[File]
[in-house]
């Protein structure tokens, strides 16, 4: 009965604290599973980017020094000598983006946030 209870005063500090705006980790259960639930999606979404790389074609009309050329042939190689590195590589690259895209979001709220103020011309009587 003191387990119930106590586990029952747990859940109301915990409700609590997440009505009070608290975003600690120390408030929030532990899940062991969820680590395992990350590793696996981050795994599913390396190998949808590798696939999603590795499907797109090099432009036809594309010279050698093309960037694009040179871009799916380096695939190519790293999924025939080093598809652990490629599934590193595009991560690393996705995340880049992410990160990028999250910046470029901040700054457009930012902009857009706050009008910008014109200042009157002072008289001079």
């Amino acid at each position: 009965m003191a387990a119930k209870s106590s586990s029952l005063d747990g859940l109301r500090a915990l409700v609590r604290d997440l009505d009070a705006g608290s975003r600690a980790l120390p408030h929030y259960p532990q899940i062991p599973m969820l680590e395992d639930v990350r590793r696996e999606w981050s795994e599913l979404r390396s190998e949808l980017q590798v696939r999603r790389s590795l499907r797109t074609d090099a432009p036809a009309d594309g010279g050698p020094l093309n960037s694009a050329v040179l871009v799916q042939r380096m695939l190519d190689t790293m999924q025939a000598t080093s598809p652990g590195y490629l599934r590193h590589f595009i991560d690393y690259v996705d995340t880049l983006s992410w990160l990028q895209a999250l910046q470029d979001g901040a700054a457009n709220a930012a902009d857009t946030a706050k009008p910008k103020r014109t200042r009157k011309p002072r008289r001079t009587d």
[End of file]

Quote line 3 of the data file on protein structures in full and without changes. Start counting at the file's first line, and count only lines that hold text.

């Amino acid at each position: 009965m003191a387990a119930k209870s106590s586990s029952l005063d747990g859940l109301r500090a915990l409700v609590r604290d997440l009505d009070a705006g608290s975003r600690a980790l120390p408030h929030y259960p532990q899940i062991p599973m969820l680590e395992d639930v990350r590793r696996e999606w981050s795994e599913l979404r390396s190998e949808l980017q590798v696939r999603r790389s590795l499907r797109t074609d090099a432009p036809a009309d594309g010279g050698p020094l093309n960037s694009a050329v040179l871009v799916q042939r380096m695939l190519d190689t790293m999924q025939a000598t080093s598809p652990g590195y490629l599934r590193h590589f595009i991560d690393y690259v996705d995340t880049l983006s992410w990160l990028q895209a999250l910046q470029d979001g901040a700054a457009n709220a930012a902009d857009t946030a706050k009008p910008k103020r014109t200042r009157k011309p002072r008289r001079t009587d």